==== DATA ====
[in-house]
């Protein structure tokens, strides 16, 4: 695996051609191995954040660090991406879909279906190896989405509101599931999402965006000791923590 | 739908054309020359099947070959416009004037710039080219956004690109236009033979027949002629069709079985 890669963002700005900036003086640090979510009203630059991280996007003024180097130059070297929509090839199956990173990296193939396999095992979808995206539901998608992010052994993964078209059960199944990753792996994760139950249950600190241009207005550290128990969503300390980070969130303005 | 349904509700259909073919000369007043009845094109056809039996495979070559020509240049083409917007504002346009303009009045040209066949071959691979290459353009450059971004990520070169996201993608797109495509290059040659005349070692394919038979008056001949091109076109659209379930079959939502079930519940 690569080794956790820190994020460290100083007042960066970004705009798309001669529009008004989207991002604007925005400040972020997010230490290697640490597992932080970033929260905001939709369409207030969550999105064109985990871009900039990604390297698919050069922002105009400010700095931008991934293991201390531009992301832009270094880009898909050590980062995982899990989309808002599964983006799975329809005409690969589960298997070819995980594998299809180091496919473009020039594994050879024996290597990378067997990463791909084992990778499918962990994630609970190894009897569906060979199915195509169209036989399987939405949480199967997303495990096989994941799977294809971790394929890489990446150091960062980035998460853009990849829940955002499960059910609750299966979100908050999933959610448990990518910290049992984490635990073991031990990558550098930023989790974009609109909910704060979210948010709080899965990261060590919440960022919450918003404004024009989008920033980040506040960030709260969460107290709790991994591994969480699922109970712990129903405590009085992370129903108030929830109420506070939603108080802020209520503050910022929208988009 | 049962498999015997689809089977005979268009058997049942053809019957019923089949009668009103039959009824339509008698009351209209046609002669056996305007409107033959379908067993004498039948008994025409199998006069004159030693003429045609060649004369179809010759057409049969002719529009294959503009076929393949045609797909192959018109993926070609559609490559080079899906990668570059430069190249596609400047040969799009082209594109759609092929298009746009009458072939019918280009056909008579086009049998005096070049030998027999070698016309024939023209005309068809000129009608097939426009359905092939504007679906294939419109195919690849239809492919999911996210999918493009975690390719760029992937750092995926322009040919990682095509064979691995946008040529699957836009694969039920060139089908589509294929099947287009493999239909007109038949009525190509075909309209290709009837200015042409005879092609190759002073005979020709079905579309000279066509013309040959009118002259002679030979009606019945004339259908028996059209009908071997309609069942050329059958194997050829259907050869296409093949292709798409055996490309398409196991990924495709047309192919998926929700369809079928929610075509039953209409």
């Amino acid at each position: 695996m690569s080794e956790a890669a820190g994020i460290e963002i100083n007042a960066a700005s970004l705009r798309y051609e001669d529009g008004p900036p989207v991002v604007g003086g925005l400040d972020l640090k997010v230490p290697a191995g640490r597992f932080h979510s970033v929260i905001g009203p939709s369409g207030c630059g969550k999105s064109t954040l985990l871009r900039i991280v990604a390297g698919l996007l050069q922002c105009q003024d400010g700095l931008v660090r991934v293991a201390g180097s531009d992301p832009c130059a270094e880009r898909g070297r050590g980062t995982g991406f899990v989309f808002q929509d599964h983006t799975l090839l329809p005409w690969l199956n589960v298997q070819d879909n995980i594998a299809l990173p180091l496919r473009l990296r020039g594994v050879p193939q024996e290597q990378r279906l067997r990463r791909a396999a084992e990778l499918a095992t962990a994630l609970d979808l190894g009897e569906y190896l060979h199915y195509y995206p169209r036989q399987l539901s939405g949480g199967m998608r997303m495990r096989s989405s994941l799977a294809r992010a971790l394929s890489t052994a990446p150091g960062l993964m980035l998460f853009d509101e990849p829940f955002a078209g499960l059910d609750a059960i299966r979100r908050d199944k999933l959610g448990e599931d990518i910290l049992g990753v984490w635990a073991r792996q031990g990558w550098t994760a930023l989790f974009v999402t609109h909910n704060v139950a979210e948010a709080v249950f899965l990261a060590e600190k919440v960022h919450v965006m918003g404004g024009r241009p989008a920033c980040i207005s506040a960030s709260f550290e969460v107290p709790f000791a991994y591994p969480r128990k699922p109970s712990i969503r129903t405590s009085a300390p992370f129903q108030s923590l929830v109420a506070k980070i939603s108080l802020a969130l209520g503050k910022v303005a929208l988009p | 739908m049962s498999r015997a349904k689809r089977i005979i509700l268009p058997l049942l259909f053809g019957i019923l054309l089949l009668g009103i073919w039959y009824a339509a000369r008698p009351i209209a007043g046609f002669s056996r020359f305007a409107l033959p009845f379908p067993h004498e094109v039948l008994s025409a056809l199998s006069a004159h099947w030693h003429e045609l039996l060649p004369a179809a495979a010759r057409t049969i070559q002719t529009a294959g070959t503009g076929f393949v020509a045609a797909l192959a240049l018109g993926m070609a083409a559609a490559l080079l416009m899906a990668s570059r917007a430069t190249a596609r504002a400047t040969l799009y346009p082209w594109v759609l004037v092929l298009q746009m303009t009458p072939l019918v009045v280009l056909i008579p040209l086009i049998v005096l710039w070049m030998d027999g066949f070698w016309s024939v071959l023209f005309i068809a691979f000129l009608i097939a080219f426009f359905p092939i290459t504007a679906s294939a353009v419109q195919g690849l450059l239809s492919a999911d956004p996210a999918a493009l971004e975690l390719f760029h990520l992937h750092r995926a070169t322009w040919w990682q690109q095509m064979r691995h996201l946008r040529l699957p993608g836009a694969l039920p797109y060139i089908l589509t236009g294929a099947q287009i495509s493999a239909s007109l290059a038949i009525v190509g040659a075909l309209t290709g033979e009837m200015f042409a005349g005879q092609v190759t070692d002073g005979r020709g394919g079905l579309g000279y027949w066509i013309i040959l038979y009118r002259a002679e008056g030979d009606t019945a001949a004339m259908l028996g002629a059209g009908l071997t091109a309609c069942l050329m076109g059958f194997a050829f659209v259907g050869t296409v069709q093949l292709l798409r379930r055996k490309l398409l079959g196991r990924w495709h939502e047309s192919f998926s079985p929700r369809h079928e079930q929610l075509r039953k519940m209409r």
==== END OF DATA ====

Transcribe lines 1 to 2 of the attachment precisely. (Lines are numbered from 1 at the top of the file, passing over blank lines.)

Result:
[in-house]
């Protein structure tokens, strides 16, 4: 695996051609191995954040660090991406879909279906190896989405509101599931999402965006000791923590 | 739908054309020359099947070959416009004037710039080219956004690109236009033979027949002629069709079985 890669963002700005900036003086640090979510009203630059991280996007003024180097130059070297929509090839199956990173990296193939396999095992979808995206539901998608992010052994993964078209059960199944990753792996994760139950249950600190241009207005550290128990969503300390980070969130303005 | 349904509700259909073919000369007043009845094109056809039996495979070559020509240049083409917007504002346009303009009045040209066949071959691979290459353009450059971004990520070169996201993608797109495509290059040659005349070692394919038979008056001949091109076109659209379930079959939502079930519940 690569080794956790820190994020460290100083007042960066970004705009798309001669529009008004989207991002604007925005400040972020997010230490290697640490597992932080970033929260905001939709369409207030969550999105064109985990871009900039990604390297698919050069922002105009400010700095931008991934293991201390531009992301832009270094880009898909050590980062995982899990989309808002599964983006799975329809005409690969589960298997070819995980594998299809180091496919473009020039594994050879024996290597990378067997990463791909084992990778499918962990994630609970190894009897569906060979199915195509169209036989399987939405949480199967997303495990096989994941799977294809971790394929890489990446150091960062980035998460853009990849829940955002499960059910609750299966979100908050999933959610448990990518910290049992984490635990073991031990990558550098930023989790974009609109909910704060979210948010709080899965990261060590919440960022919450918003404004024009989008920033980040506040960030709260969460107290709790991994591994969480699922109970712990129903405590009085992370129903108030929830109420506070939603108080802020209520503050910022929208988009 | 049962498999015997689809089977005979268009058997049942053809019957019923089949009668009103039959009824339509008698009351209209046609002669056996305007409107033959379908067993004498039948008994025409199998006069004159030693003429045609060649004369179809010759057409049969002719529009294959503009076929393949045609797909192959018109993926070609559609490559080079899906990668570059430069190249596609400047040969799009082209594109759609092929298009746009009458072939019918280009056909008579086009049998005096070049030998027999070698016309024939023209005309068809000129009608097939426009359905092939504007679906294939419109195919690849239809492919999911996210999918493009975690390719760029992937750092995926322009040919990682095509064979691995946008040529699957836009694969039920060139089908589509294929099947287009493999239909007109038949009525190509075909309209290709009837200015042409005879092609190759002073005979020709079905579309000279066509013309040959009118002259002679030979009606019945004339259908028996059209009908071997309609069942050329059958194997050829259907050869296409093949292709798409055996490309398409196991990924495709047309192919998926929700369809079928929610075509039953209409």